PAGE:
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What is bullying?

Some definitions are written with a particular audience in mind and are written in appropriate language. An example of this is Mellor's definition for young people: 'Bullying happens when one person or a group tries to upset another person by saying nasty or hurtful things again and again. Sometimes bullies hit or kick people or force them to hand over money; sometimes they tease them again and again. The person who is being bullied finds it difficult to stop this happening and is worried that it will happen again. It may not be bullying when two people of roughly the same strength have a fight or disagreement.' See the Spotlight paper by A Mellor (1997).
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Comment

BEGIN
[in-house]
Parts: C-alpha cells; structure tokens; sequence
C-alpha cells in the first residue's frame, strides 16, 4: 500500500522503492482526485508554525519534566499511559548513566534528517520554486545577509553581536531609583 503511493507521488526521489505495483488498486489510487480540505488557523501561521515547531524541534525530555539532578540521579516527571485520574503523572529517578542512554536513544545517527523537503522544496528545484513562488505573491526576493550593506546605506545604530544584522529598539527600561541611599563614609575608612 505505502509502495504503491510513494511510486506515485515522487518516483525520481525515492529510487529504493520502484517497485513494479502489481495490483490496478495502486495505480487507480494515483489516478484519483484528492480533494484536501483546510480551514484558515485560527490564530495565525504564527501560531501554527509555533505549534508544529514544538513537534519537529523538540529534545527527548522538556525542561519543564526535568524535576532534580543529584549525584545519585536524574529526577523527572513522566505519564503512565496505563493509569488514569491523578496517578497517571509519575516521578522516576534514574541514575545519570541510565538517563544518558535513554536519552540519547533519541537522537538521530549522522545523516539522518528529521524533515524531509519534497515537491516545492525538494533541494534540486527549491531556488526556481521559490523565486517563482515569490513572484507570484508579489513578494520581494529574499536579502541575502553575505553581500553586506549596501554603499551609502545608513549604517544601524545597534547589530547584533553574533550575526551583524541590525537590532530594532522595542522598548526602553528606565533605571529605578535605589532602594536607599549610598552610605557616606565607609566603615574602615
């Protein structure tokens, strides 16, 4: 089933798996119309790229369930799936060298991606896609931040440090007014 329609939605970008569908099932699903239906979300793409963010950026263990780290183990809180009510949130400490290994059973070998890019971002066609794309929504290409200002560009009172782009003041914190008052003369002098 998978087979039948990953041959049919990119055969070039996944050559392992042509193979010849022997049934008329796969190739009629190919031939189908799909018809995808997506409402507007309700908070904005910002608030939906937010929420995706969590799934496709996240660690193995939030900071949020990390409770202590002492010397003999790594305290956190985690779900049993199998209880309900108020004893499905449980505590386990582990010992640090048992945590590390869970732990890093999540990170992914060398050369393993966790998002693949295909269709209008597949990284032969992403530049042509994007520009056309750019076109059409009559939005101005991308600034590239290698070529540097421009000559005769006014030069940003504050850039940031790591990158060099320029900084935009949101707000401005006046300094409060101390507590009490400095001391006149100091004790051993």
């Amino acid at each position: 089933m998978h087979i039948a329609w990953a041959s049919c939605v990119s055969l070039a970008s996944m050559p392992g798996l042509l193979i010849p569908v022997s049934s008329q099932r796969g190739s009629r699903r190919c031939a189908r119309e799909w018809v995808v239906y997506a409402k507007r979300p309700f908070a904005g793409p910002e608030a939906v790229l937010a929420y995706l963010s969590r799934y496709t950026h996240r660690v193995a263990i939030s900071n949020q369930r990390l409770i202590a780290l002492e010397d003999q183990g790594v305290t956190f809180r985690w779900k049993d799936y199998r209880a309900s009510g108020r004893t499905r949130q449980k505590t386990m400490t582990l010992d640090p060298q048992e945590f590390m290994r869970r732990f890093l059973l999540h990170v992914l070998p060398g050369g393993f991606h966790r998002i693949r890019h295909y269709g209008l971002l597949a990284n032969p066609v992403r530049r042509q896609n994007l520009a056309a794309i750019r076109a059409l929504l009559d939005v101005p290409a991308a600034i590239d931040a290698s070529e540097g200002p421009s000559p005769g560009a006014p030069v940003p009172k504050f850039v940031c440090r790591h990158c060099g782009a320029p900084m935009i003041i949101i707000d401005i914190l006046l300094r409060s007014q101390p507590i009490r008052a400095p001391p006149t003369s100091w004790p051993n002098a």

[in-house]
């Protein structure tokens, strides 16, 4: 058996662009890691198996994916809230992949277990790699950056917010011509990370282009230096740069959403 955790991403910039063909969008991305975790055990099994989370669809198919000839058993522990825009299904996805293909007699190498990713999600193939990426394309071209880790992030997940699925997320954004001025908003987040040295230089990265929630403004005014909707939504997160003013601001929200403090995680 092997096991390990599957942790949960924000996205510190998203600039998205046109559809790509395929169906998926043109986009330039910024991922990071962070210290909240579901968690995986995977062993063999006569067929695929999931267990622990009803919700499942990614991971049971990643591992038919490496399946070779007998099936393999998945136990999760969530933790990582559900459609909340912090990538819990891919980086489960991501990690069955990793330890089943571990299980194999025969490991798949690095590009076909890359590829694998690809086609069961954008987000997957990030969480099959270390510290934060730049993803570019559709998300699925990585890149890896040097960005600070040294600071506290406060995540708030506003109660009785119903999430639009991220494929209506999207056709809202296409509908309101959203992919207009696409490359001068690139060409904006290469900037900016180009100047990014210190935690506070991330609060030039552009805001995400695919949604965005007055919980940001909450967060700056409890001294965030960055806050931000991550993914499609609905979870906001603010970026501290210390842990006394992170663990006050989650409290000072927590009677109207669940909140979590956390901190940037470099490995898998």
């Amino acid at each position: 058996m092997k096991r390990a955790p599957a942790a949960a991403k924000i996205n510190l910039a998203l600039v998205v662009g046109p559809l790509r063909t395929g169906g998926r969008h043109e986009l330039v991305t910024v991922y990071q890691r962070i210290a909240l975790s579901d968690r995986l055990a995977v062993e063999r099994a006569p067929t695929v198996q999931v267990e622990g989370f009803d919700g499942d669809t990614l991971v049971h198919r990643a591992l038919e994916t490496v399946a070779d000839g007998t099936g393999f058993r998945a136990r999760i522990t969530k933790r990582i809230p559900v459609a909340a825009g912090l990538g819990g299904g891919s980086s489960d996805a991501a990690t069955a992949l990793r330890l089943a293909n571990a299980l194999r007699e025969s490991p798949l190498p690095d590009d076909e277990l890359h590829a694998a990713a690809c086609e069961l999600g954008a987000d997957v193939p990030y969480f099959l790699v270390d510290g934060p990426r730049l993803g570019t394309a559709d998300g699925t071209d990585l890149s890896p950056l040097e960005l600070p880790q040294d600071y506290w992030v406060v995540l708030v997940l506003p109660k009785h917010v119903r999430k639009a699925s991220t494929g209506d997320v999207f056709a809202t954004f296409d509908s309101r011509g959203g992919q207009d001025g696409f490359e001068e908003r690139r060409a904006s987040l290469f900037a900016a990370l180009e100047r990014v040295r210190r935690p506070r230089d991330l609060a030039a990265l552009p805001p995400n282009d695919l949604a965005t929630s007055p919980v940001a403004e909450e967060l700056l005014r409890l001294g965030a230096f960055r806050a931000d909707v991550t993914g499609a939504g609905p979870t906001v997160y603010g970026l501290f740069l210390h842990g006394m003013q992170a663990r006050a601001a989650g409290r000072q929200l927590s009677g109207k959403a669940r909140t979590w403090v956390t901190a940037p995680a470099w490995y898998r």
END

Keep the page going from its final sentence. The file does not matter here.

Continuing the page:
This type of definition can be used in research, or it can be used as a starting point in discussion with young people about the nature of bullying. With very young children an illustrated 'story board' could help understanding of the types of behaviour which adults call 'bullying'.
(Andrew Mellor)
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Article details

A Mellor (1997), 'Finding Out About Bullying', SCRE Spotlight Number 43, Edinburgh: Scottish Council for Research in Education. This paper can be downloaded here or requested from the Anti-Bullying Network at The University of Edinburgh.
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Author details

Andrew MellorAt the time of the study, Andrew Mellor was a practising teacher who had received funding from the Scottish Education Department to carry out this project. He has been actively involved in anti-bullying work in Scotland for almost 15 years, speaking at conferences, writing for academic and non-academic audiences and running in-service courses for teachers. He is now manager of the Anti-Bullying Network, which is funded by the Scottish Executive and based at The University of Edinburgh.
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